Topic: Fake news
Facebook’s COO Sheryl Sandberg was interviewed today by Axios’s Mike Allen on the subject of Russian election interference and other topics, while Facebook also issued some data about the effectiveness of its program to flag fake news on the platform. At the same time, the Washington Post reports that Facebook has removed a set of data from its site and tools which allowed for analysis of Russian-related postings.
The Sandberg interview shed little additional light on the topic, with the only real news that Facebook is sharing both the ads bought by Russian-backed entities and additional details associated with them with Congress, which in turn may share them publicly. However, she was also asked whether Facebook was a media company, a characterization she pushed back on, leading to several articles from actual media companies arguing that she’s wrong. There continues to be something of an ulterior motive for these stories given the tense relationship between Facebook and the media, but I continue to believe that these characterizations are wrong. To my mind, Facebook is much more like a cable TV company than a TV programmer, putting together a package of content for users but not mostly doing that programming itself, while selling ads that appear within the programming. I don’t think most would argue that cable TV companies are media companies or that they’re responsible for the specific content of the programming, while they are responsible for establishing general policies and rules about what will run on their platforms.
The data Facebook shared on its fake news flagging effort suggests that a fake news label applied after fact checking from third parties effectively reduces sharing and views once it’s applied, but the problem has always been that it takes several days for this to happen, which means most of the views have already happened by the time it takes effect. It shared the data with its fact checking partners as a way to incentivize them to do better (something they’ve been asking for) but without massive new resources from Facebook or elsewhere, it’s not clear how those organizations will be able to work faster or cover more ground. That, in turn, will continue to limit the effectiveness of the program.
Lastly, Facebook says the data it has pulled from its site with regard to Russian accounts should never have been available in the first place, and its disappearance therefore reflects the squashing of a bug rather than a decision to pull otherwise public information. Whether you believe that or not likely depends on your view of Facebook’s overall level of transparency in relation to the Russia story, which has clearly been limited. It appears Facebook at a corporate level is still desperate to control the flow of information about Russian influence on the platform, which likely isn’t helping its PR effort here – better to be as transparent as possible so that all possible bad news can come out quickly rather than continuing to trickle out.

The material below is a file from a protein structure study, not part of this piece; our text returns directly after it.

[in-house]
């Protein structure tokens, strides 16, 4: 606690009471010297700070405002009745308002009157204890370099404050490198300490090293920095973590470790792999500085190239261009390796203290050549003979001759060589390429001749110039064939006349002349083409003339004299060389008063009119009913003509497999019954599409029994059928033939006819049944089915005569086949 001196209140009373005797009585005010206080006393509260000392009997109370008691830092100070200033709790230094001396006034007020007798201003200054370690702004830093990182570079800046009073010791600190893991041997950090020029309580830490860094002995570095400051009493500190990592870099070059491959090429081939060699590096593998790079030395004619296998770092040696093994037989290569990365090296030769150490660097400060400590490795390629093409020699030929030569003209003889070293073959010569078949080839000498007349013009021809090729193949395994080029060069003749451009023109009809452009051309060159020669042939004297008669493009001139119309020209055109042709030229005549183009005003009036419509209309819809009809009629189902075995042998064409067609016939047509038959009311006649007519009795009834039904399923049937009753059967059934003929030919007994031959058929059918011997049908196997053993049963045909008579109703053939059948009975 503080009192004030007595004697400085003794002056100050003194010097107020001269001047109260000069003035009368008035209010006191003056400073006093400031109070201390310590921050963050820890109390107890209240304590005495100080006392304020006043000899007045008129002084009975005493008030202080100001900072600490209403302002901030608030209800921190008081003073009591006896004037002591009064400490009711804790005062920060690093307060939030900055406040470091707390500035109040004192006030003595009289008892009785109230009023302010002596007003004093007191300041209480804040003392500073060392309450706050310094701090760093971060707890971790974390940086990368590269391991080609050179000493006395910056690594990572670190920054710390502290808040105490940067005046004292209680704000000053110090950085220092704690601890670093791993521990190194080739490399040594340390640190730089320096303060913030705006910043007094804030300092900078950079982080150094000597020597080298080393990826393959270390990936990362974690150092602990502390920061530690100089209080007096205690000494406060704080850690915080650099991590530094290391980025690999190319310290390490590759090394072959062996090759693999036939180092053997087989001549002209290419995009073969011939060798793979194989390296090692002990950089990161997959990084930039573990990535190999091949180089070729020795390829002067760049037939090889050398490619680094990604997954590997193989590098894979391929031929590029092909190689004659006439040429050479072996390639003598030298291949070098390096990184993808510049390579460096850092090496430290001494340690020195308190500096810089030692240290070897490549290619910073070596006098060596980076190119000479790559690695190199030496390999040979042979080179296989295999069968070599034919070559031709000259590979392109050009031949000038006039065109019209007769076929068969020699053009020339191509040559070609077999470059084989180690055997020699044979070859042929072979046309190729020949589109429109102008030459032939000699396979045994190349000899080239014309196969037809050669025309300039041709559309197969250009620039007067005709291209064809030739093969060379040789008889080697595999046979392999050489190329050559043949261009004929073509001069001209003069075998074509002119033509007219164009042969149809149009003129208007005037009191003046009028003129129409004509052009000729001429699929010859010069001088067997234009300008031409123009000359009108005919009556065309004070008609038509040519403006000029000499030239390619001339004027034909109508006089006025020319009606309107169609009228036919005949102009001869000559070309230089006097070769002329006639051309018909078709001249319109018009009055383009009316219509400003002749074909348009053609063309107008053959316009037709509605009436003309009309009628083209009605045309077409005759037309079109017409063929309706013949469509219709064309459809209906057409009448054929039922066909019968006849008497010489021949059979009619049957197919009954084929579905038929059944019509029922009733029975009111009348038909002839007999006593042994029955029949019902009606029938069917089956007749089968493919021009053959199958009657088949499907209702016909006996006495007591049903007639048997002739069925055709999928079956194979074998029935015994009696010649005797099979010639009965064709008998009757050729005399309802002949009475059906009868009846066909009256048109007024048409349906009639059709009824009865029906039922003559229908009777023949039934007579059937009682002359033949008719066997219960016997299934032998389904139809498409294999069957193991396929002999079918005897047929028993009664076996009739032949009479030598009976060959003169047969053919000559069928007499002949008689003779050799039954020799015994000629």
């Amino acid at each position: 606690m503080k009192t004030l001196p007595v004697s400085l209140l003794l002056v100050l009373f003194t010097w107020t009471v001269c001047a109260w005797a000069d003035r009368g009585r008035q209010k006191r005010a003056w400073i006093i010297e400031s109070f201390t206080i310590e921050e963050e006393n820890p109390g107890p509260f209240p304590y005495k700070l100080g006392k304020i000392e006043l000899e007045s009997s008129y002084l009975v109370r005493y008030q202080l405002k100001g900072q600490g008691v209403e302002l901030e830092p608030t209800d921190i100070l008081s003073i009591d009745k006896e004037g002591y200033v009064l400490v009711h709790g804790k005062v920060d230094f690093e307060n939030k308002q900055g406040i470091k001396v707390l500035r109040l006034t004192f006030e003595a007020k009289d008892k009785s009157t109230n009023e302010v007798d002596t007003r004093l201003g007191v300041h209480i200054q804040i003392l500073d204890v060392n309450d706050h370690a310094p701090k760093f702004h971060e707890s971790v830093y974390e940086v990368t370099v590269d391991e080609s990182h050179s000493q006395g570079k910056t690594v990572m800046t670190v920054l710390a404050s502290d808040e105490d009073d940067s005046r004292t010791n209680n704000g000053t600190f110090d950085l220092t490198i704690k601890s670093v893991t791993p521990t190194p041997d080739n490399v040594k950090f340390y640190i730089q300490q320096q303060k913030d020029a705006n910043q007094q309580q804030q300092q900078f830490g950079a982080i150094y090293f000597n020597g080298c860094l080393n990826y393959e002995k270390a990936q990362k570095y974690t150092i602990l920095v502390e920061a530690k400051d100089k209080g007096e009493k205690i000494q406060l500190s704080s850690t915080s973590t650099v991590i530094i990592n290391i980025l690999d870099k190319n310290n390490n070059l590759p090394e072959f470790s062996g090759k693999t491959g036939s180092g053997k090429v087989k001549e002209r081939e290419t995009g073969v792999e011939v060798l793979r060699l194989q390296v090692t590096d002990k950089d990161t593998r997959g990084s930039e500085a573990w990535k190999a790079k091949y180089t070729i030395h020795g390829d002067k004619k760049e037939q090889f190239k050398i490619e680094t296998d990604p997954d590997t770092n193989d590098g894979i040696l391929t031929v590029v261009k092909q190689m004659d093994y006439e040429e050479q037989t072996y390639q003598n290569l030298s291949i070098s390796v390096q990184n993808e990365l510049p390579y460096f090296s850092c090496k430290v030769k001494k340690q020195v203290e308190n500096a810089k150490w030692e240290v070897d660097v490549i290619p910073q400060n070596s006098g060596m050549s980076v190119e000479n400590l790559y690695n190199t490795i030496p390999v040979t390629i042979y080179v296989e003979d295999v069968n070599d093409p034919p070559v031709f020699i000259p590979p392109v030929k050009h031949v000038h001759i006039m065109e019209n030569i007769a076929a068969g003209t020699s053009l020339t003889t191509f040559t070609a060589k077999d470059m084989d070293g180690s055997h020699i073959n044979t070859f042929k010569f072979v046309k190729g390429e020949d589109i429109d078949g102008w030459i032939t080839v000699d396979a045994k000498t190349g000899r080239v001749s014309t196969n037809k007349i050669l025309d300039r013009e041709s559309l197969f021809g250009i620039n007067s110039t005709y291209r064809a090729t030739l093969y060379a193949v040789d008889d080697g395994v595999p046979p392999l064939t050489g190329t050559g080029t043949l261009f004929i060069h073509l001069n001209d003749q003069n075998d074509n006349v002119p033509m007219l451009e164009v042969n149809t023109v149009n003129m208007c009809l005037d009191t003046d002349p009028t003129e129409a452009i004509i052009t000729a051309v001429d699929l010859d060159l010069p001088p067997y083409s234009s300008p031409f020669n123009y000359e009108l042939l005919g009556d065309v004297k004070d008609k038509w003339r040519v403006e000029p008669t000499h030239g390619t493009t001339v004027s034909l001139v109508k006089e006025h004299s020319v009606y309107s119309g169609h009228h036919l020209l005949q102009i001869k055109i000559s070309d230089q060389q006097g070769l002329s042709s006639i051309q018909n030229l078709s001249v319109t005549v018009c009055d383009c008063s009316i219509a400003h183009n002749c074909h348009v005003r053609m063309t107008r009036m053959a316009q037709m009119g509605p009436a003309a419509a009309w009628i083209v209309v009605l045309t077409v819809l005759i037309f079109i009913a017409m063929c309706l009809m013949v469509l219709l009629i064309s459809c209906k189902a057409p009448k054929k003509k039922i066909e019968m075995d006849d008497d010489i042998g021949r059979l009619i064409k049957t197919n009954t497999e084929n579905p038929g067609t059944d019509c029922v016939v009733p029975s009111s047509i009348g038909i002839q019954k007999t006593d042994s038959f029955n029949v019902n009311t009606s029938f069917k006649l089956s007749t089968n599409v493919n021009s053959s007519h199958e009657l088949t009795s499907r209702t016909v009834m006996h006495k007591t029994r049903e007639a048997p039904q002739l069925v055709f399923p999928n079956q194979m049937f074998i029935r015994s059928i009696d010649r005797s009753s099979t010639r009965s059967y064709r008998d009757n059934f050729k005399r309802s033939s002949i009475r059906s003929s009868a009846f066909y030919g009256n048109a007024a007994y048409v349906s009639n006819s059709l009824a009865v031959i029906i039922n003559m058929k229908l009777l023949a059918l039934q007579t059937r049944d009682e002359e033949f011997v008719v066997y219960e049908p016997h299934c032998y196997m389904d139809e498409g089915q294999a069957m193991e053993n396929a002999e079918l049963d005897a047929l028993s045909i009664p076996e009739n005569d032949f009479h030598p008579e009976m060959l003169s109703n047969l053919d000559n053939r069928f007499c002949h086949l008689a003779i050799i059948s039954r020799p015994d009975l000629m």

Facebook is testing adding a new button (an “i” in a circle) on articles in the News Feed on the platform, which will bring up additional context relating to the article, including a brief summary description of the publication from Wikipedia (if its profile merits an entry), related articles, and where the piece is being read and shared. All of this is intended to serve as a set of subtle signals about the reputability of the publication and the content of the article, without explicitly rating it in the way the much more robust (but therefore also less frequently available) fact checking initiative Facebook announced earlier in the year. The main problem I see with this approach is that the button itself doesn’t highlight any particular articles – the reader has to proactively decide to find out whether there might be interesting information hidden behind it, something many readers won’t be inclined to do, especially if they’re the credulous type most likely to fall for fake news in the first place. As such, this is an interesting additional set of tools, but not one that’s likely to make a meaningful difference in combating fake news on Facebook.
Facebook, Google, and Twitter Struggle to Contain Fake News in the Wake of Las Vegas Shooting (Oct 3, 2017)